First cycle
degree courses
Second cycle
degree courses
Single cycle
degree courses
School of Agricultural Sciences and Veterinary Medicine
LAND AND ENVIRONMENT SCIENCE AND TECHNOLOGY
Course unit
VEGETATION-ATMOSPHERE INTERACTIONS
AVP3054251, A.A. 2017/18

Information concerning the students who enrolled in A.Y. 2017/18

Information on the course unit
Degree course Second cycle degree in
LAND AND ENVIRONMENT SCIENCE AND TECHNOLOGY (Ord. 2017)
IF0321, Degree course structure A.Y. 2017/18, A.Y. 2017/18
N0
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Number of ECTS credits allocated 8.0
Type of assessment Mark
Course unit English denomination VEGETATION-ATMOSPHERE INTERACTIONS
Website of the academic structure http://www.agrariamedicinaveterinaria.unipd.it
Department of reference Department of Agronomy, Food, Natural Resources, Animals and the Environment
Mandatory attendance No
Language of instruction English
Branch LEGNARO (PD)
Single Course unit The Course unit can be attended under the option Single Course unit attendance
Optional Course unit The Course unit can be chosen as Optional Course unit

Lecturers
Teacher in charge ANDREA PITACCO AGR/03

ECTS: details
Type Scientific-Disciplinary Sector Credits allocated
Educational activities in elective or integrative disciplines AGR/03 General Arboriculture and Tree Cultivation 8.0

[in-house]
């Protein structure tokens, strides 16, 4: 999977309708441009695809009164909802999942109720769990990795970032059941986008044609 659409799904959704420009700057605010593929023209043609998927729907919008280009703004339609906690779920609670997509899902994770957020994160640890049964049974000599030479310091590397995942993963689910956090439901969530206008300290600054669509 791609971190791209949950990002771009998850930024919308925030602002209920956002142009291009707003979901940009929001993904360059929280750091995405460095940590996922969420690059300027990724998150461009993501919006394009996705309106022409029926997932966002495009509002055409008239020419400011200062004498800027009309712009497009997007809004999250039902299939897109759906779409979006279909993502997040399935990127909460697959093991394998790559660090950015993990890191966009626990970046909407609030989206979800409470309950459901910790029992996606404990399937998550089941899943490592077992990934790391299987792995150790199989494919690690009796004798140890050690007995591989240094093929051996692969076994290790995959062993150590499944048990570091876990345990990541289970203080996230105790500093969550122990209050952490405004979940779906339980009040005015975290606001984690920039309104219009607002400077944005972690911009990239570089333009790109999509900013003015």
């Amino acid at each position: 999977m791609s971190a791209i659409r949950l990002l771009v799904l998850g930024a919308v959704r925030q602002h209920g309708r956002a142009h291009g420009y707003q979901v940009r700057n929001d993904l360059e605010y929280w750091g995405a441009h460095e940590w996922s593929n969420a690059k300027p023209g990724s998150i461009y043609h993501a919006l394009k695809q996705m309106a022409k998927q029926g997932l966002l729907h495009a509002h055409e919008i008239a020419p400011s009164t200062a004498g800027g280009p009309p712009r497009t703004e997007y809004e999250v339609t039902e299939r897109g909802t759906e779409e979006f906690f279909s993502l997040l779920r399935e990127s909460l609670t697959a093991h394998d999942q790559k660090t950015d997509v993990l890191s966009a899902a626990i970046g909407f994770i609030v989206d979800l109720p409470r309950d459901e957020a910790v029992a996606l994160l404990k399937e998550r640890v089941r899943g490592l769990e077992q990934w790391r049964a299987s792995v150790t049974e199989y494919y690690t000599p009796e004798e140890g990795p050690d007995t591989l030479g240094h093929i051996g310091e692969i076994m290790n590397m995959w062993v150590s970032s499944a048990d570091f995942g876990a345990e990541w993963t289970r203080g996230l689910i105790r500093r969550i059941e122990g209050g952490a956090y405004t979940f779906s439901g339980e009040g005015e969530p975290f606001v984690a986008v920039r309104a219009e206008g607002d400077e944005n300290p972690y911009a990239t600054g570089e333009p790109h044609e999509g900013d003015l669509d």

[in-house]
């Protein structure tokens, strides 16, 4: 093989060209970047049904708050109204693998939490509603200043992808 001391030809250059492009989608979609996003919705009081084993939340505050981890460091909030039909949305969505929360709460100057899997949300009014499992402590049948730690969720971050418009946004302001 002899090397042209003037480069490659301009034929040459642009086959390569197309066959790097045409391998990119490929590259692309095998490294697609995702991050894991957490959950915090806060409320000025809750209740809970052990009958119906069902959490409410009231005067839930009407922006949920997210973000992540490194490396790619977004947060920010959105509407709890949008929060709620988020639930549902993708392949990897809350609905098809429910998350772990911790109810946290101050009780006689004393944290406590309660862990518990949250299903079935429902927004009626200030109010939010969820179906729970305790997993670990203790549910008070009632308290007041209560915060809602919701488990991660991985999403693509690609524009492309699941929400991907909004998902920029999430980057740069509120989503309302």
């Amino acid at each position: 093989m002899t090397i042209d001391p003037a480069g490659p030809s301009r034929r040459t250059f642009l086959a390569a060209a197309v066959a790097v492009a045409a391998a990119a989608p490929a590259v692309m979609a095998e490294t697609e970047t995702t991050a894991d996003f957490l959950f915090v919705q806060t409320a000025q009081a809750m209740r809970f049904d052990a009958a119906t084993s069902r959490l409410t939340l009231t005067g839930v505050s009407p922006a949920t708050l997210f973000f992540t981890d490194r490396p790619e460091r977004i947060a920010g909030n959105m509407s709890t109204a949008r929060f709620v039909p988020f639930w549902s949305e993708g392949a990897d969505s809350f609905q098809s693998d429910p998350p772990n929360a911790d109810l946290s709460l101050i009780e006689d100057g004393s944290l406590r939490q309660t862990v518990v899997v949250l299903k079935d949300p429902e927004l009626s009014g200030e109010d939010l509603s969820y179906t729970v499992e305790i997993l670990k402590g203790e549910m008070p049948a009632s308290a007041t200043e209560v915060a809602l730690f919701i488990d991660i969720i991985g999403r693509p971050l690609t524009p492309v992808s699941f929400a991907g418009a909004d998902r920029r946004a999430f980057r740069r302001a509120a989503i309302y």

Mode of delivery (when and how)
Period Second semester
Year 1st Year
Teaching method frontal

Organisation of didactics
Type of hours Credits Hours of
teaching
Hours of
Individual study
Shifts
Practice 3.0 24 51.0 No turn
Lecture 5.0 40 85.0 No turn

Calendar
Start of activities 26/02/2018
End of activities 01/06/2018

Syllabus
Prerequisites: No specific prerequisites are strictly needed, but a basic knowledge of Calculus, General Physics, and Plant Physiology is requested, as given in most of graduate courses.
Target skills and knowledge: The course aims at the development of a thorough understanding of physical variables and processes affecting plant functioning, with a focus on the development of fundamental interactions between Biosphere and Geosphere related to energy, water and carbon cycles.
The role of vegetation in determining local and global climates will be underlined along with the perspectives of mitigation of climate changes through the enhancement of carbon sequestration.
The student will be trained to a quantitative approach to the study of energy and mass fluxes and will gain also technical abilities related to the measurement of environmental variables.
Examination methods: The examination will be based on: a) a mid-term presentation by the student on a key topic selected among a range of papers propsed by the teacher; b) the write-up of a technical report on the data collected during the practical work; c) a final oral colloquium.
Assessment criteria: The ability of a critical interpretation of natural processes discussed during the course will be evaluated, along the capacity of the student of an integral view of interactions. Technical and analytical competences, related to the experimental measurements carried out during the course will be also checked.